On our drive down to Great Sand Dunes, we stopped for a look at the Royal Gorge near Cañon City. Access is closed now due to a recent fire in the area. The bridge, built in 1929, is 955 feet (291 m) above the river and held the record of highest bridge in the world from 1929 to 2001.
Royal Gorge is actually the Grand Canyon of the Arkansas River. This is a telephoto shot looking down 1000 feet to the river below.
Great Sand Dune National Park is in the San Luis Valley, and it abuts Great Sand Dunes National Preserve which is mostly in the very tall Sangre de Cristo Mountains to the east and north.
Our first look at the dunefield and the Sangre de Cristo Mountains beyond. The Sangre de Cristo range has at least 5 peaks over 13,000 feet.
Our campsite at the Pinyon Flat Campground, with a view of the dunes through the trees.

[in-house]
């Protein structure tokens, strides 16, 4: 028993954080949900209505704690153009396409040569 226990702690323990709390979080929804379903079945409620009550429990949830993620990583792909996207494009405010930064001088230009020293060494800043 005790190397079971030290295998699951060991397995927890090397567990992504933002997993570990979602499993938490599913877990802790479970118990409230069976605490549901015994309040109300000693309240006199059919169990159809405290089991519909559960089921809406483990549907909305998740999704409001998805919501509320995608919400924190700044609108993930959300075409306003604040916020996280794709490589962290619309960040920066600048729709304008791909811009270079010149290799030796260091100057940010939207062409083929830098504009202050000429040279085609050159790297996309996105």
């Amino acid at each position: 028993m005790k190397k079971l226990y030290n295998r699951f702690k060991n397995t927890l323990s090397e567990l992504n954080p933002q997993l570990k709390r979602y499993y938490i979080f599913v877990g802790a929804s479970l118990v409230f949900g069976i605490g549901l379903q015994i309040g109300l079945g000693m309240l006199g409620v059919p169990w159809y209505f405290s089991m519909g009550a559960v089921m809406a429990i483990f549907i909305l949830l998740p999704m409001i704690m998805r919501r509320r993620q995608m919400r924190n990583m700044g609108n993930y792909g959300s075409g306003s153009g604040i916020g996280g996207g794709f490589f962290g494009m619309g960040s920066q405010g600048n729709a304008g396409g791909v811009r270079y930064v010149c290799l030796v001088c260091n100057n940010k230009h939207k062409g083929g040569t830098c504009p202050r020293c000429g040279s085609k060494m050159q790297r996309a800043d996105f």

After settling into camp, we went out to the dune field to catch the late afternoon/early evening light.
First evening's late light on the dunes.
First evening's late light on the dunes. The sun flares on the lens was often unavoidable as we looked west.
First evening's late light on the dunes. The highest dune is 750 feet above the valley floor.
First evening's late light on the dunes. The dynamic of dune creation is that the prevailing winds drive the sand to the base of the Sangre de Cristo mountains, and then the water flow out of the mountains moves much of the sand back to the dune field, keeping it well supplied with sand.
The next morning we got up early and started hiking into the dune field by 7:15am to catch some early light and to avoid crowds.
Our objective was to hike to the highest dune, 750 feet high. As it turned out, that was much farther into the dune field than we realized, and we ended up hiking up to the 2nd highest dune, at 650 above our start.
I love sand dunes and their smooth, curvaceous shapes, so you're going to see a lot of sand in this gallery!
Part way up, looking back down, with still pretty early light.
Some people starting their hike below us give some sense of scale. We've already hiked pretty far, much farther than it looks at first glance.